CI. Mean arterial pressure. based on radial artery pulse contour analysis leads to a reduction of postoperative complications in patients undergoing intra-abdominal surgery. • The here proposed algorithm-driven hemodynamic optimization induced in some patients the additional application of inotropes. CG. POSSUM. JP has no other conflicts to declare. Control group. CS has no other conflicts to declare. Study group Competing interests This investigator-initiated and investigator-driven study was supported by an unrestricted research grant from PULSION Medical Systems (Munich. Cardiac output. • The net amount of fluid and volume application is not increased by the application of a goal-directed hemodynamic algorithm based on pulse pressure variation. if this application contributed to the reduction in complications. GDT. SG. BB is a board member of PULSION medical systems and received lecture honoraria from Edwars and Deltex. AH has no other conflicts to declare. ZM is a board member of PULSION medical systems and Biotest and receives money for consultancy and lectures from PULSION medical systems.Key messages • The perioperative use of an algorithm for hemodynamic therapy. . SGS is a board member of PULSION medical systems and receives money for consultancy and lectures. Cardiac index. Post anesthesia care unit. AC has no other conflicts to declare. cardiac index and mean arterial pressure. CO. KK has no other conflicts to declare. American society of anesthesiology. PACU. MYK is a board member of PULSION medical systems. JB is a board member of PULSION medical systems. It needs to be clarified in future studies. Germany). MAP. Biotest. Goal-directed hemodynamic therapy. Pulse pressure variation. DAR is a board member of PULSION medical systems and received lecture honoraria from PULSION and Edwards. Abbreviations ASA. and Thermofisher. PPV. Physiological and operative severity score for the enumeration of mortality and morbidity.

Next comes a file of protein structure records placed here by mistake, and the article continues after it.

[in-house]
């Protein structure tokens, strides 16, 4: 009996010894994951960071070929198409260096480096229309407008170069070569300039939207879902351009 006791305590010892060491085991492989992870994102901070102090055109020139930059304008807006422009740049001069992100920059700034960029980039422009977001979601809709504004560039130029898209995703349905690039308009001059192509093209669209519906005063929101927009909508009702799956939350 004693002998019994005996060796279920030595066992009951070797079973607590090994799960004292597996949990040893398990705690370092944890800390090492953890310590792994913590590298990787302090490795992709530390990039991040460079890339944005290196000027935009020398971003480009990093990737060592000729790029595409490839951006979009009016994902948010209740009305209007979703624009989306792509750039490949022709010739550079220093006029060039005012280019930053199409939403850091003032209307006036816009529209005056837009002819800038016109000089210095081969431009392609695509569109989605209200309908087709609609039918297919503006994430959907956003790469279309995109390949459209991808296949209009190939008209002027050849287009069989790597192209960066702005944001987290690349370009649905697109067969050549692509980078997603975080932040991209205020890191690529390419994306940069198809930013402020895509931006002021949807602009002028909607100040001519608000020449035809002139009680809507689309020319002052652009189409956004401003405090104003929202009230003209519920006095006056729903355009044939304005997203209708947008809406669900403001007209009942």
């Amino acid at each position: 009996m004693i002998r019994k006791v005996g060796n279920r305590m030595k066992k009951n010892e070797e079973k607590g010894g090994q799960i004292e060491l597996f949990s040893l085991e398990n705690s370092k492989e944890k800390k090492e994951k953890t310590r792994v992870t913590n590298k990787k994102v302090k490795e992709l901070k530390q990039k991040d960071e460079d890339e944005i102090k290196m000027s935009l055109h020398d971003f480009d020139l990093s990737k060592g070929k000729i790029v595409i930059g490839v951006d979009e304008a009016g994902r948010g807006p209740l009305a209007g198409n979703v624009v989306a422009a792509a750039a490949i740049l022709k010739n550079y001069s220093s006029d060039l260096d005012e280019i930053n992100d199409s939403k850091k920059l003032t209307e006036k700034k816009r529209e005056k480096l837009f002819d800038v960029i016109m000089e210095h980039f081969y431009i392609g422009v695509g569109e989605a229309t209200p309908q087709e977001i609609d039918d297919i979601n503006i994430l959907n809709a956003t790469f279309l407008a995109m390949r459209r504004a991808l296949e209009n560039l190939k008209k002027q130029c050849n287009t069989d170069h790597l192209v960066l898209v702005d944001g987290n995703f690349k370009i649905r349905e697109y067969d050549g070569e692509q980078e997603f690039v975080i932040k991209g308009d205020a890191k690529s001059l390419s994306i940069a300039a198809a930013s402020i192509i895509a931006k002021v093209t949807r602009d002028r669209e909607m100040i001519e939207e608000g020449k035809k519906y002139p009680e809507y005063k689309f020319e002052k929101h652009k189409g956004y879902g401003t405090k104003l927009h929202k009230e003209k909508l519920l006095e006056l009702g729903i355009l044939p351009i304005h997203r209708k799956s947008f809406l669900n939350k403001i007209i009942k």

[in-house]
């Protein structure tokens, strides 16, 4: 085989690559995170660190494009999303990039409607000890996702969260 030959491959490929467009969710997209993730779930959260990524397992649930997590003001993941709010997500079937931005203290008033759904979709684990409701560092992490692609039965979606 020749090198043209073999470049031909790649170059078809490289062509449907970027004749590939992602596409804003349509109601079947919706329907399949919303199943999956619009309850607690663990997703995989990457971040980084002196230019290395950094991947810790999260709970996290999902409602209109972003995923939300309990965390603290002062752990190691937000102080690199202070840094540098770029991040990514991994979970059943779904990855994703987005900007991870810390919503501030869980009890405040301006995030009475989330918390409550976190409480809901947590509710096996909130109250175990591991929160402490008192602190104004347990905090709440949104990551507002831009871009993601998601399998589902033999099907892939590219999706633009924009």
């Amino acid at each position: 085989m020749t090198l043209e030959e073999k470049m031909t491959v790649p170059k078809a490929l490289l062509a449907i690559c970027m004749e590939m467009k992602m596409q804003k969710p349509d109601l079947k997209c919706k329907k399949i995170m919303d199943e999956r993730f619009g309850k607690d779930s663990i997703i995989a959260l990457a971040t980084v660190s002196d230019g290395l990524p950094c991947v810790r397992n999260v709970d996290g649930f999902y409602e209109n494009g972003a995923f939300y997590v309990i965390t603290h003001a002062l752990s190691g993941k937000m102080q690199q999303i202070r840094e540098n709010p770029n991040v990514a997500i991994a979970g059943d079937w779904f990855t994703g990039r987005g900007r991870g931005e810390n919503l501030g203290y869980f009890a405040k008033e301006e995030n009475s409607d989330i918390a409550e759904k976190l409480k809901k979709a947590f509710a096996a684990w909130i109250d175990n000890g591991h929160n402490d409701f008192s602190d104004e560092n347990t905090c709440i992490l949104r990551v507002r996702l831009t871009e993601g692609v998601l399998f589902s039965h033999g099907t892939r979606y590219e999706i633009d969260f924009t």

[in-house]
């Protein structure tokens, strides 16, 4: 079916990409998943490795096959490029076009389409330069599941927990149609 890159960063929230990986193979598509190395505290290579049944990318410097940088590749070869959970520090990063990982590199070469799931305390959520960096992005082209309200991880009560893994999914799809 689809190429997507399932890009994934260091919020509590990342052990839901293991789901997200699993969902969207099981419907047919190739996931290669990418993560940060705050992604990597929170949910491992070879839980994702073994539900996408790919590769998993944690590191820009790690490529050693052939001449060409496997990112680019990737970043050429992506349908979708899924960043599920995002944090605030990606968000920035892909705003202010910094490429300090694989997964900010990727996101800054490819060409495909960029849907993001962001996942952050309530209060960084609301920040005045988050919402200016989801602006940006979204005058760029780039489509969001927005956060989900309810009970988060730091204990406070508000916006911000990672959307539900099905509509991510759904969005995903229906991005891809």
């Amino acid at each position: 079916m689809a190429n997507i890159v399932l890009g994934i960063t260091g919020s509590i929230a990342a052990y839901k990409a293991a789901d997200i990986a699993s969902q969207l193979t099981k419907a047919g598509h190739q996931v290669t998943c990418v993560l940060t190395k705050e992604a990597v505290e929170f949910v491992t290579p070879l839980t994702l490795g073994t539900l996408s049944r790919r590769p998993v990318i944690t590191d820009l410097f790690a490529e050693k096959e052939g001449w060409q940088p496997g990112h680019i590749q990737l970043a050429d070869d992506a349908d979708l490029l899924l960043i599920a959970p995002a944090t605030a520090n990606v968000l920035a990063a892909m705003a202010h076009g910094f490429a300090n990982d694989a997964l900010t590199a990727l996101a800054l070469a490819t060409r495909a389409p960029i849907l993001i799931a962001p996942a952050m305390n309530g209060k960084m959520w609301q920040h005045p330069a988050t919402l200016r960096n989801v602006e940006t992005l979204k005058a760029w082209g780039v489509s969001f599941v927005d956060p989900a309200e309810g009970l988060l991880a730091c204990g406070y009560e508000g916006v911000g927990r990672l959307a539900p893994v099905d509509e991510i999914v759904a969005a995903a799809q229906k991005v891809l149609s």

acquisition of data. MYK participated in the design of the study. 2. Metnitz P. revised the manuscript critically for important intellectual content and gave final approval of the version to be published. helped to draft the manuscript. Pearse RM. Mayall R. revised the manuscript critically for important intellectual content and gave final approval of the version to be published. revised the manuscript critically for important intellectual content and gave final approval of the version to be published. acquisition of data. AC participated in acquisition of data. Anesthesia 2002. revised the manuscript critically for important intellectual content and gave final approval of the version to be published. AH participated in the acquisition of data. acquisition of data. acquisition of data. revised the manuscript critically for important intellectual content and gave final approval of the version to be published. revised the manuscript critically for important intellectual content and gave final approval of the version to be published. Heckel K. Abdul-Latif MS. Moreno RP. All authors read and approved the final manuscript. Goetz AE. Bauer P. revised the manuscript critically for important intellectual content and gave final approval of the version to be published. JP participated in acquisition of data. ZM participated in the design of the study. BB participated in the design of the study. Vallet B. Pelosi P. 380:1059–1065. 3. 47:845–849. revised the manuscript critically for important intellectual content and gave final approval of the version to be published and supervised the research group. JB participated in the design of the study. Acknowledgement This investigator-initiated and investigator-driven study was supported by an unrestricted research grant from PULSION Medical Systems (Munich. tools and strategies. References 1. drafted the manuscript and gave final approval of the version to be published. revised the manuscript critically for important intellectual content and gave final approval of the version to be published. Reuter DA: Perioperative fluid and volume management: physiological basis. Tackaberry C: Randomised controlled trial investigating the influence of intravenous fluid titration using esophageal Doppler monitoring during bowel surgery. acquisition of data. KK participated in the acquisition of data. Gilligan S.Authors’ contributions CS participated in the acquisition of data. DAR participated in the design of the study. Rhodes A: Mortality after surgery in Europe: a 7 day cohort study. 1:2. . analysis and interpretation of the data. Strunden MS. analysis and interpretation of the data. Spies C. helped to draft the manuscript. Germany) and by institutional support of the participating centers. Ann Intensive Care 2011. Conway DH. Hoeft A. SGS participated in the design of the study. analysis and interpretation of the data. Lancet 2012. Vincent JL. revised the manuscript critically for important intellectual content and gave final approval of the version to be published.